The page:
Washington, D.C.—House Judiciary Committee Chairman Bob Goodlatte (R-Va.) issued the following statement upon House Judiciary Committee approval of the Mobile Workforce State Income Tax Simplification Act of 2017 (H.R. 1393) by a vote of 19-2.
Chairman Goodlatte: “American small businesses are able to grow faster than ever before, and sometimes that requires sending employees out-of-state as the business expands into new markets. When a small business owner is faced with additional compliance requirements for employees working temporarily in different states, those costs can add up, hurting the growth of the business as a whole and penalizing success.
“The Mobile Workforce State Income Tax Simplification Act of 2017 eases the regulatory burdens on small businesses and their employees who work temporarily across state lines, while creating a fair balance with states wishing to collect taxes on income earned in the state.
“This bipartisan bill is one of the tools that we can give our nation’s small businesses to grow and ultimately succeed in the 21st century economy.”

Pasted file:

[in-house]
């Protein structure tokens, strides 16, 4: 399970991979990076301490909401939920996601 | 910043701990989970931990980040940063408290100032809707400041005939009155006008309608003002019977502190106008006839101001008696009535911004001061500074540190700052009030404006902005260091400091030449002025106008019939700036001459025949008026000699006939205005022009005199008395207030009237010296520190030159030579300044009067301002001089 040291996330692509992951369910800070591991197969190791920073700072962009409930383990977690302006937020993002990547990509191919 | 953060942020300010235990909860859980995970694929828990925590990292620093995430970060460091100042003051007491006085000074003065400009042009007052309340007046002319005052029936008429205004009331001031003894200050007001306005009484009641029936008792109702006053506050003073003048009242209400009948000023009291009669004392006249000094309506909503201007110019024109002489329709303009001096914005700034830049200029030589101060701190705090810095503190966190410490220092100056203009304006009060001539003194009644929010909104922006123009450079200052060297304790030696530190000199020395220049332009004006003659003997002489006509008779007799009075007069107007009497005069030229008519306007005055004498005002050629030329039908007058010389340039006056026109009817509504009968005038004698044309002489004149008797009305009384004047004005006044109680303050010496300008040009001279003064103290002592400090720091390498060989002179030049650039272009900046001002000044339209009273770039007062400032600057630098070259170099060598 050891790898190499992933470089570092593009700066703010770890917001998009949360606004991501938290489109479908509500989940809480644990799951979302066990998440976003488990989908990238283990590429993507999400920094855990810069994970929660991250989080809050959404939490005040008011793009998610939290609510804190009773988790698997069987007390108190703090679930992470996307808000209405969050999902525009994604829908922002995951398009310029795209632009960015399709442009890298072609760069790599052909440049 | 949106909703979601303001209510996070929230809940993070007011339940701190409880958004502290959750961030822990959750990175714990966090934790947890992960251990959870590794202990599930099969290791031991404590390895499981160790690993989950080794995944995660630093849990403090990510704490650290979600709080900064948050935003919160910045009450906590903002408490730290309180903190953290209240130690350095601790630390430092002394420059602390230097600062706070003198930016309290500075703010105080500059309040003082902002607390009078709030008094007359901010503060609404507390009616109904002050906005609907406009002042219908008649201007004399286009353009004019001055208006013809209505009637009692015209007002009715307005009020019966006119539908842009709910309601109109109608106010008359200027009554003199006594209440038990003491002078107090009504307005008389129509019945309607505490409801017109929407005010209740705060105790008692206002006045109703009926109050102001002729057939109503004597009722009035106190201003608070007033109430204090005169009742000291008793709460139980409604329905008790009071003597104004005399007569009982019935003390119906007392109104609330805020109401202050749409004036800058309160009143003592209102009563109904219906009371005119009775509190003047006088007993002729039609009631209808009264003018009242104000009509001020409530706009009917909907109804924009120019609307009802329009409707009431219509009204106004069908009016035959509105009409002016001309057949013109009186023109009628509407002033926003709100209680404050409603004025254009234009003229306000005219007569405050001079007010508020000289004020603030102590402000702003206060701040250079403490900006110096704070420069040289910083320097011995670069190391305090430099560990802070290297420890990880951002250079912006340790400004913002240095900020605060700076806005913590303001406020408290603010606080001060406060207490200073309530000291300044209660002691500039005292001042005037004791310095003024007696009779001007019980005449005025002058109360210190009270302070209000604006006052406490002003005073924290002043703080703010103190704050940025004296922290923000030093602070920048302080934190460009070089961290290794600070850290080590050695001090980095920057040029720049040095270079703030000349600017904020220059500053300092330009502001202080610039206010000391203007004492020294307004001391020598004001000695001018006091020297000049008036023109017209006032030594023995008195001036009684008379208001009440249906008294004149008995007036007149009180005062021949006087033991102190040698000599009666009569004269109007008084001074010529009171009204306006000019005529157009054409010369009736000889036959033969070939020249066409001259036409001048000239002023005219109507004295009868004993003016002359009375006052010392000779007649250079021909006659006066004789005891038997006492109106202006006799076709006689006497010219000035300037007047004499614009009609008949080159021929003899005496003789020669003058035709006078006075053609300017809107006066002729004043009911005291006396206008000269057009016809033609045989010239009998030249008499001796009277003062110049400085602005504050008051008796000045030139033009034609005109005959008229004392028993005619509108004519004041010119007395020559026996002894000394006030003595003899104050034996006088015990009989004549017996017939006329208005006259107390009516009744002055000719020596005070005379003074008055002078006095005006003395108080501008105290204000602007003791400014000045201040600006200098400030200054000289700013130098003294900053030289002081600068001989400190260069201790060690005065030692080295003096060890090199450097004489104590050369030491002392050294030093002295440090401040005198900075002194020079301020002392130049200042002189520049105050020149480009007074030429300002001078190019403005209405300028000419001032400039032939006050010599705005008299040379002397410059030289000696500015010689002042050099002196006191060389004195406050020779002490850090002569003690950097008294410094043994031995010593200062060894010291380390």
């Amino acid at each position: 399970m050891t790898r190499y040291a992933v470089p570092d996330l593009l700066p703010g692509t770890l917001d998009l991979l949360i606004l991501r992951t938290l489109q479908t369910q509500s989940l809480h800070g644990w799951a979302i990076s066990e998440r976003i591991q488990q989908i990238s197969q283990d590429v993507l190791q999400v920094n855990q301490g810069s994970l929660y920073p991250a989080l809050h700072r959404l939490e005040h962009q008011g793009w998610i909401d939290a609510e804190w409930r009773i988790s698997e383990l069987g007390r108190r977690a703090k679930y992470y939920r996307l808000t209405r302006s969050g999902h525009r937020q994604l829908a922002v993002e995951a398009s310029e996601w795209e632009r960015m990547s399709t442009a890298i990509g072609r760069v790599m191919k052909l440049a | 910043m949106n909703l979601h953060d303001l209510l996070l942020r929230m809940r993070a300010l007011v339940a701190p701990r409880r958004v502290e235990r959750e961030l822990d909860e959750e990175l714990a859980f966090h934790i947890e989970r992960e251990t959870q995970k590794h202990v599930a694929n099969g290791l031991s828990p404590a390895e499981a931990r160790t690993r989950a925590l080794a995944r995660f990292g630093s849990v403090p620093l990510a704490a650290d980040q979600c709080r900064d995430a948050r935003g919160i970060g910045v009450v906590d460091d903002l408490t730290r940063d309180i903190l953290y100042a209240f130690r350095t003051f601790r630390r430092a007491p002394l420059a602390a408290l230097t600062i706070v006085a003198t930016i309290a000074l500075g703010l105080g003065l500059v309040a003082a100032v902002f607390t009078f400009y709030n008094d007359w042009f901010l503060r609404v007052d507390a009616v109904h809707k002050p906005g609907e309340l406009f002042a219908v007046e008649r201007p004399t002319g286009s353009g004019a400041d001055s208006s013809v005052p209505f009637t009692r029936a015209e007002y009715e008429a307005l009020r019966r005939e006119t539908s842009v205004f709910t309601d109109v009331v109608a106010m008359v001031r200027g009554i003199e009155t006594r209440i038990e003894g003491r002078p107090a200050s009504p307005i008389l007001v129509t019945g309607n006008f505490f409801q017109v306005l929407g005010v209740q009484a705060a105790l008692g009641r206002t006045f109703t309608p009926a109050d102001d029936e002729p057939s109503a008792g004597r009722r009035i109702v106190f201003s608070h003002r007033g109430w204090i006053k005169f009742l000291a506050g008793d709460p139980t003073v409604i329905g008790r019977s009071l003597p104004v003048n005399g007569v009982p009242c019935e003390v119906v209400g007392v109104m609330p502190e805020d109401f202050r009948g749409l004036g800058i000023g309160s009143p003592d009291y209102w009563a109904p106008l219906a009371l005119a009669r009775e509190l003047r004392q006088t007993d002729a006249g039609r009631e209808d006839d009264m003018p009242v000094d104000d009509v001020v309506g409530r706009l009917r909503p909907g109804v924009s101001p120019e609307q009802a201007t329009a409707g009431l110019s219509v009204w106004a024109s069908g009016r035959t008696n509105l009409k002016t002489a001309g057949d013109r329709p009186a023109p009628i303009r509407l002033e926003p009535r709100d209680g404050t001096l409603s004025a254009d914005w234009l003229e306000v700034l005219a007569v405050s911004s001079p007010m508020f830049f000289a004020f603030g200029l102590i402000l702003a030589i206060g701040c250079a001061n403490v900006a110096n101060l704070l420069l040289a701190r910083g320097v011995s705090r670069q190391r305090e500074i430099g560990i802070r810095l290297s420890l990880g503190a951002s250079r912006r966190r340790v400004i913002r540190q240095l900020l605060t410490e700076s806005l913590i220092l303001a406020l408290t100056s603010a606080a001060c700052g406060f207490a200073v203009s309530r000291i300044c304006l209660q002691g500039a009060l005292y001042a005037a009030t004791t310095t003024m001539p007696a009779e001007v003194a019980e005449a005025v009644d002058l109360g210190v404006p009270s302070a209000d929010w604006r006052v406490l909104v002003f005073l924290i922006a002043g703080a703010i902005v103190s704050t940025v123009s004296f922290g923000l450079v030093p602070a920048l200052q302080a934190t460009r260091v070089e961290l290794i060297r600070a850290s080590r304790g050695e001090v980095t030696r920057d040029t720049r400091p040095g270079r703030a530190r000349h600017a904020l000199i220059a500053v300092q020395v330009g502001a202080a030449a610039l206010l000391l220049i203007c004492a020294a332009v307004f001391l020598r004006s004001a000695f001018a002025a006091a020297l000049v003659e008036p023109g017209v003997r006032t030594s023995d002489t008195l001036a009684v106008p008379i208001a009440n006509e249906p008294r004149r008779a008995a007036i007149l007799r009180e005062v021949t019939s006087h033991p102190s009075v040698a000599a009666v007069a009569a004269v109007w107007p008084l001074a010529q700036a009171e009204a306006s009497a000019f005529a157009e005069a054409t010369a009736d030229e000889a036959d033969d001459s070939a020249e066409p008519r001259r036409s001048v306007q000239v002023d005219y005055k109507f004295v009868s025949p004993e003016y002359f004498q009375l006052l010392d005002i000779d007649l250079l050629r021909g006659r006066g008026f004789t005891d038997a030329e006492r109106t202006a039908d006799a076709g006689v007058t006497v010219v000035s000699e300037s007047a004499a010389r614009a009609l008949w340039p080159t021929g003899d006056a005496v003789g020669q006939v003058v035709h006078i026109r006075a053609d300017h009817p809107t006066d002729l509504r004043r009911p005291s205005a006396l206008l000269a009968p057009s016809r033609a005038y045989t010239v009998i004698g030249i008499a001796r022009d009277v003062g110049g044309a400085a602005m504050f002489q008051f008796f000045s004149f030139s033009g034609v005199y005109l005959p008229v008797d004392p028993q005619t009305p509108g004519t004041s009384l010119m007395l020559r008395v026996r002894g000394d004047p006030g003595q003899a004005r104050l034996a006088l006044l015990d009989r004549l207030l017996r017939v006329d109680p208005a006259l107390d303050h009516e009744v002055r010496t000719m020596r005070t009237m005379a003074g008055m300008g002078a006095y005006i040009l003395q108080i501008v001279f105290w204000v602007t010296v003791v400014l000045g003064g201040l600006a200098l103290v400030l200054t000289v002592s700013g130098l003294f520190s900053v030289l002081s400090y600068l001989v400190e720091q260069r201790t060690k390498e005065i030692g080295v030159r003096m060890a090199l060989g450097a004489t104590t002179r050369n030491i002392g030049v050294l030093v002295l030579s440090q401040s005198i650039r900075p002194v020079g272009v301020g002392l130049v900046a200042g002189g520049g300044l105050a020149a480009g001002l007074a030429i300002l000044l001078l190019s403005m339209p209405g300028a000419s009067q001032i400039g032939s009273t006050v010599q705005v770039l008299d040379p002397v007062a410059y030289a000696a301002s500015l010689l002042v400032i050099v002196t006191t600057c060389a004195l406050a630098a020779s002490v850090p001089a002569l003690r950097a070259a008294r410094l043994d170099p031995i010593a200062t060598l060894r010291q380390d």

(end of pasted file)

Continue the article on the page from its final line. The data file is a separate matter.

Background: The Mobile Workforce State Income Tax Simplification Act of 2017 is a bipartisan measure, which provides a clear, uniform framework for when states may tax nonresident employees who travel to the taxing state to perform work. In particular, the bill prevents states from imposing income tax compliance burdens on nonresidents who work in a foreign state for thirty days or fewer in a year. This uniform standard would substantially simplify state income tax law compliance for both employers and employees.
- Forty-three states and the District of Columbia levy a personal income tax on wages and partnership income.
- The state tax laws that determine when a nonresident must pay the foreign state’s income tax, and when employers must withhold this tax, are numerous and varied.
- The bill provides that an employee is not subject to income tax in a nonresident state unless the employee has worked for more than 30 days in that jurisdiction during the calendar year.
- Similarly, an employer is not responsible for withholding on behalf of such an employee who is only temporarily present in the taxing state for thirty days or fewer.